But alcohol, pornography and tobacco are all considered to be against the best interests of children. There is, however, a very significant reason for the ‘three grams of phenobarbitone’: it prevents unnecessary suffering for a dying child. There may be good arguments against euthanasia but using unexamined and poor analogies is just sloppy thinking.
I have more sympathy for personal experience. A mother of two terminally ill daughters wrote in the Catholic Herald: “Through all of their suffering and pain the girls continued to love life and to make the most of it…. I would have done anything out of love for them, but I would never have considered euthanasia.”
But this moving anecdote is no argument against the Belgian law. Indeed, under that law the mother’s refusal of euthanasia would be decisive. It is one thing for a parent to say that I do not believe that euthanasia is in my child’s best interests; it is quite another to say that any parent who thinks euthanasia is in their child’s best interests must be wrong.
To understand a moral position it is useful to state the moral principles and the empirical assumptions on which it is based. So I will state mine.
- A mercy killing can be in a person’s best interests.
- A person’s competent wishes should have very great weight in what is done to her.
- Parents’ views as to what it right for their children should normally be given significant moral weight.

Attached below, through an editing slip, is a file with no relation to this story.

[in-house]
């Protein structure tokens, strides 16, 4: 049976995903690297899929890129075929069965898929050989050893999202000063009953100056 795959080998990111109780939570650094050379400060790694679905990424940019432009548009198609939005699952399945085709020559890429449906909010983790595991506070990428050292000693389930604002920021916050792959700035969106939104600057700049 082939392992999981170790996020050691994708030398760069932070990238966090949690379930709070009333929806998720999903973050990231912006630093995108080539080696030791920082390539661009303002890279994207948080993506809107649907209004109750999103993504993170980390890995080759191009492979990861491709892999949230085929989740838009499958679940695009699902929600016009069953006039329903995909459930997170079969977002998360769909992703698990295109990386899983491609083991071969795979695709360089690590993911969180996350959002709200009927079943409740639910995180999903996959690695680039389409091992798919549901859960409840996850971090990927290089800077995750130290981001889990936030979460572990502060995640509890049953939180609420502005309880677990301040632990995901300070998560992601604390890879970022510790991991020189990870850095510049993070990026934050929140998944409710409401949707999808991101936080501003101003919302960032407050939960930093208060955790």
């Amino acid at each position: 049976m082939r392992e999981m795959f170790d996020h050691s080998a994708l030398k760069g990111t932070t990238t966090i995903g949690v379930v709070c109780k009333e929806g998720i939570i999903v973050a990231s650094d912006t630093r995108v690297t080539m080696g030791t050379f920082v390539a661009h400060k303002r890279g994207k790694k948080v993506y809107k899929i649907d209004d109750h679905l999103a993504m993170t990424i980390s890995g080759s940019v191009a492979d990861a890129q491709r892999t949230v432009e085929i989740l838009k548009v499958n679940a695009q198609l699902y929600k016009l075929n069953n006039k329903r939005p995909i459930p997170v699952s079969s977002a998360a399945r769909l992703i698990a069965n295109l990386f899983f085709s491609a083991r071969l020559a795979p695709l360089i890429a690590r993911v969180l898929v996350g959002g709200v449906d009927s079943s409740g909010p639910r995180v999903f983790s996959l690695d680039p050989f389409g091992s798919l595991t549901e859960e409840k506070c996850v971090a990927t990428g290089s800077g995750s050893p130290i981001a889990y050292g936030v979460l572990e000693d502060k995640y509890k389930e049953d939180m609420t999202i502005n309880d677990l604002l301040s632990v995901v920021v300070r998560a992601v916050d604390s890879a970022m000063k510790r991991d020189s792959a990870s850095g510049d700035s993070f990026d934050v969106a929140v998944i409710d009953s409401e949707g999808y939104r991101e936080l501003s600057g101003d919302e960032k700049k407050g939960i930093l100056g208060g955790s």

- Mercy killing, in the situation where a person is suffering and faces a short life anyway, and where the person is requesting it, can be the right thing to do.
- There are some situations in which children with a terminal illness suffer so much that it is in their interests to be dead.
- There are some situations in which the child’s suffering cannot be sufficiently alleviated short of keeping the child permanently unconscious.
- A law can be formulated with sufficient safeguards to prevent euthansia from being carried out in situations when it is not justified.
This last empirical claim is the most difficult to assess. Opponents of child euthanasia may believe such safeguards are not possible: that it is better not to risk sliding down the slippery slope. But the ‘slippery slope argument’ is morally problematic: it is an argument against doing the right thing on some occasions (carrying out a mercy killing when that is right) because of the danger of doing the wrong thing on other occasions (carrying out a killing when that is wrong). I prefer to focus on safeguards against slipping. But empirical evidence could lead me to change my views on child euthanasia. My guess is that for many people who are against the new Belgian law, it is the fear of the slippery slope that is ultimately crucial. Much moral disagreement, when carefully considered, comes down to disagreement over facts. Scientific evidence is a key component of moral argument.